Praise the sun, we have a winner. But the light wasn’t where I wanted it so I had to swap around my equipment and I added another light to the left of my softbox setup. The lamp on the malfunctioning monolight still worked so I moved that to be my backlight, then I quickly took the light where the flash would fire and made that my primary light to my right, then I added another light to my left where the flash would still fire via slave, but dialed down the intensity. I just wanted it to lightly touch my model when it fired.

Eventually I had my final setup:

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Then we got to work. img_1461Lacey Grace performs in the studio in Wightman at Central Michigan University on Wednesday, Oct. 12. Zachary Bach, 22, is from Grand Blanc, Michigan and is pursuing a degree in accounting and will be graduating in December. “I knew I wanted to do drag a couple years ago after watching RuPaul’s Drag Race and realizing how fun it looked,” Bach said. “I have always been a performer and I’ve done a lot of theater so I knew that drag was definitely in my wheelhouse.”

Neither of the queens I photographed had any professional quality photos of themselves in drag so they were just as excited to shoot this assignment as I was. We started off shooting full body and doing some still shots, then I asked him if he would perform a song so I could get some photos of Lacey Grace “in action” if you will.

Other than equipment malfunctions I think one of the most challenging things about this assignment was learning how to fix makeup in photoshop. Basically I’ve had nearly zero experience in that regard and in the original images Lacey Grace had incredibly heavy foundation down around her eyebrows so I went in and fixed them in nearly every image. Time consuming, but it was a welcome challenge. Below are the before and after shots. On the left is the original image that has no editing, on the right is after editing. Spot healing brush in photoshop was a huge help.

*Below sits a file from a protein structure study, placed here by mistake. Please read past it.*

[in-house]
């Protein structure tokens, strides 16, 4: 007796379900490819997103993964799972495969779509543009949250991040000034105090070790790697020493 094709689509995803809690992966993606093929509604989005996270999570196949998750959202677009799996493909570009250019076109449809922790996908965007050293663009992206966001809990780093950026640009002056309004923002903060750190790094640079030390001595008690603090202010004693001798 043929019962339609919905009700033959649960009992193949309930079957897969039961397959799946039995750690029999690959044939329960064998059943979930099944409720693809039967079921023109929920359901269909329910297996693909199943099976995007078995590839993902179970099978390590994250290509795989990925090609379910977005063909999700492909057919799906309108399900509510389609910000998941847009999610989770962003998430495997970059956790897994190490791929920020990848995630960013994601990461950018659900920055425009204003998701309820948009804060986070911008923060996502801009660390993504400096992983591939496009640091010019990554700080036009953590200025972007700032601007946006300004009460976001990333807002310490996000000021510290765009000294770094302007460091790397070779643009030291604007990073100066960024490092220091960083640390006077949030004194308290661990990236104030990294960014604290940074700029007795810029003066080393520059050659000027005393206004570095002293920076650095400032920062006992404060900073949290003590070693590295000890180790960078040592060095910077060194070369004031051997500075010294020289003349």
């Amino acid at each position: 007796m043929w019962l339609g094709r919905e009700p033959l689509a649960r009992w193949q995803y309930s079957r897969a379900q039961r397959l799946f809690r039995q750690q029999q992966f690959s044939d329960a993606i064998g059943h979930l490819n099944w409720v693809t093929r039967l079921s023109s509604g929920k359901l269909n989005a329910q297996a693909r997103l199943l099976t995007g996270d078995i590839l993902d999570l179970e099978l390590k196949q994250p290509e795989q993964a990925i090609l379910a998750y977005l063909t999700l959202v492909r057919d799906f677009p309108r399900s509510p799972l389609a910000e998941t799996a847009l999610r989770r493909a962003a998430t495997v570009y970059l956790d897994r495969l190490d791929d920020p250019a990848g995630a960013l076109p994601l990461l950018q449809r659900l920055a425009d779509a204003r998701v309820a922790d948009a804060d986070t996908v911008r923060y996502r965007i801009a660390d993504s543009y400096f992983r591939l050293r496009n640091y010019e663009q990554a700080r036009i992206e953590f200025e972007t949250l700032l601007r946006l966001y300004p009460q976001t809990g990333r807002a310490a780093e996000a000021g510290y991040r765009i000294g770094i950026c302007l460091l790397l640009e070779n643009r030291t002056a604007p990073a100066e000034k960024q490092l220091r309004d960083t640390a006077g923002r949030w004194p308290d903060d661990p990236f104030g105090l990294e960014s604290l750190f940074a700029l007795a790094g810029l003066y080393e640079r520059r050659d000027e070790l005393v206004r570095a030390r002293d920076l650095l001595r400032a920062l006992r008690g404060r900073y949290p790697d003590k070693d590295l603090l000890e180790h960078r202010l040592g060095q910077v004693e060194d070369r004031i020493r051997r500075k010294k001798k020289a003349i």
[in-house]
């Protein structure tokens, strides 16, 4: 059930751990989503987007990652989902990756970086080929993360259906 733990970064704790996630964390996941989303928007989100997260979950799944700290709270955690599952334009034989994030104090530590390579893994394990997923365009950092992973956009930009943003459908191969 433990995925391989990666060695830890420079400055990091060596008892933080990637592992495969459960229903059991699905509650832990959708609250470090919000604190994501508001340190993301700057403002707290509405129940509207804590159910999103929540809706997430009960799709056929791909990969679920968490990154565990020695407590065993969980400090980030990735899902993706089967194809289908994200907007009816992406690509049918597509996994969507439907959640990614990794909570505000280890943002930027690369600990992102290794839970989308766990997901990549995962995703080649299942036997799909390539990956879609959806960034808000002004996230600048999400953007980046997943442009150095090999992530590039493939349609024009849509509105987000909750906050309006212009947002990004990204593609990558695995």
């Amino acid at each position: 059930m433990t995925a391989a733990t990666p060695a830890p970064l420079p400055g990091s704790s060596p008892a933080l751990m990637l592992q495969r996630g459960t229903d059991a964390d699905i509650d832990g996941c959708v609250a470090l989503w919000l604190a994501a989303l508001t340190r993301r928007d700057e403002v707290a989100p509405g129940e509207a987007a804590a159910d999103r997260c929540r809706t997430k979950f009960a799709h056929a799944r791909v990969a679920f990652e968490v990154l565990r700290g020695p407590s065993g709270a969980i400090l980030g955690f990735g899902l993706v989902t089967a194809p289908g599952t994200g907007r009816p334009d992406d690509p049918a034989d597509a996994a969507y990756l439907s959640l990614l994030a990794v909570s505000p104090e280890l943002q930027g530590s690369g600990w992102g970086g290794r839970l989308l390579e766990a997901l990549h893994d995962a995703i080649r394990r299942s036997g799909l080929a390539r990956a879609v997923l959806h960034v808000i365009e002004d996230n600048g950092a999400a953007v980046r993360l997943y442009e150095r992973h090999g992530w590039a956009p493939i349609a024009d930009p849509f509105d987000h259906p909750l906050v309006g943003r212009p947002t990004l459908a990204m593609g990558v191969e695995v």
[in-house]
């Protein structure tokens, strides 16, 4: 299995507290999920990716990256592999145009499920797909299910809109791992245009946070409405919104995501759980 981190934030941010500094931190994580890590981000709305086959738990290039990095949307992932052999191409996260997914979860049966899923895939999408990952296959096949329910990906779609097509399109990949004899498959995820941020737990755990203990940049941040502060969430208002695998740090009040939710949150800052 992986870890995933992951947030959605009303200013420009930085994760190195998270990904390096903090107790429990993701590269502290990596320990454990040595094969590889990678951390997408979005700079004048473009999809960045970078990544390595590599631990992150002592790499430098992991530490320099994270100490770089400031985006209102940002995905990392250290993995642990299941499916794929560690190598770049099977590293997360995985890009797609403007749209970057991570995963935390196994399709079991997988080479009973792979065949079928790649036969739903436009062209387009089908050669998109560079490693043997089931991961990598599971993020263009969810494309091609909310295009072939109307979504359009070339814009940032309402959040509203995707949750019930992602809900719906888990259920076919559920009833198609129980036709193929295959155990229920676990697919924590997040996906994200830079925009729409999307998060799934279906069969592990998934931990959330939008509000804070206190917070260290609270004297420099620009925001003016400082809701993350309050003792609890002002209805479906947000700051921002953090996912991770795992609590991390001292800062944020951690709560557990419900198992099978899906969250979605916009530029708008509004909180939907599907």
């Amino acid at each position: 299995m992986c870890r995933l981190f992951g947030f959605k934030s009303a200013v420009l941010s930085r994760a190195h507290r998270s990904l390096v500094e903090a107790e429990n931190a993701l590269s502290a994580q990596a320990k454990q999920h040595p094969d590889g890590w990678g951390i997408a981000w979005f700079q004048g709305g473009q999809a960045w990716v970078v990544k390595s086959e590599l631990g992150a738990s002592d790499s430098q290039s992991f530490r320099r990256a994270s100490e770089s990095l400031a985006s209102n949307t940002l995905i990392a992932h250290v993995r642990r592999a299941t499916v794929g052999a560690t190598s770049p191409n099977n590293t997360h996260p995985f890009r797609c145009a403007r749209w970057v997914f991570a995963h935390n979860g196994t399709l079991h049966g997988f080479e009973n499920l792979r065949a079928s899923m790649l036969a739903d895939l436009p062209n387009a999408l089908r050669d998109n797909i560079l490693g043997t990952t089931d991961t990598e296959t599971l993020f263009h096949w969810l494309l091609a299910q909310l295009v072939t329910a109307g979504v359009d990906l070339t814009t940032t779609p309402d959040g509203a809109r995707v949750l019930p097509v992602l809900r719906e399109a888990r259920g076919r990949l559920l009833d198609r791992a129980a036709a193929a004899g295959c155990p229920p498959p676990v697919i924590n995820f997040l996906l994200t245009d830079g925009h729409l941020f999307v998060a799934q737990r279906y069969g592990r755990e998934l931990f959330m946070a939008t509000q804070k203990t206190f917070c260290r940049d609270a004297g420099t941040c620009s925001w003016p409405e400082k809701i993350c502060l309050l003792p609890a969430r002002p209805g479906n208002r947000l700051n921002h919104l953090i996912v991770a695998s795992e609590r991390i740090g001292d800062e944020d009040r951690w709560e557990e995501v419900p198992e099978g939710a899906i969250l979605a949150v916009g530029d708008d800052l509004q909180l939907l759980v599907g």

img_1627Lacey Grace poses with her makeup brush in the studio. “For me, drag is just another form of expressing myself,” Bach said. “It helps me break away from the shy persona that I sometimes give off when I’m not in drag.”

Neal (aka Lavender Hazze)

My second drag queen was Neal. I photographed Zach and Neal back to back and it worked out perfectly. Unlike Zach, Neal is very new to the drag community, but not new to loving it.

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Neal Primm, 21, also known as Lavender Hazze, poses in the studio Wednesday, Oct. 12 at Central Michigan University. “I knew I wanted to become a drag queen was in high school,” Primm said. “It was after I saw my first performance by a drag queen that opened up many doors to so many ideas.” Neal is currently studying at Mid Michigan Community College working towards a visual ads degree with full focus on ultimately becoming a photographer.

I spent so much of my time photographing these queens while standing on a chair. This little 5’2″ frame of mine was not conducive to photographing already tall men, dressed up as women, and in heels on top of it. The original photos I took minus the chair look like a toddler took them…while sitting down.

We played lots of music in the studio throughout and Neal really shined while I photographed the still photos and I was really impressed by the originality Neal showed as Hazze. Generally when you think of drag queen you picture essentially a beauty pagent queen but there are so many different types and to be able to photograph that and essentially represent it was truly a blessing. That’s not to say that Lavender Hazze isn’t beautiful, because she is. She just has her own style and I love that.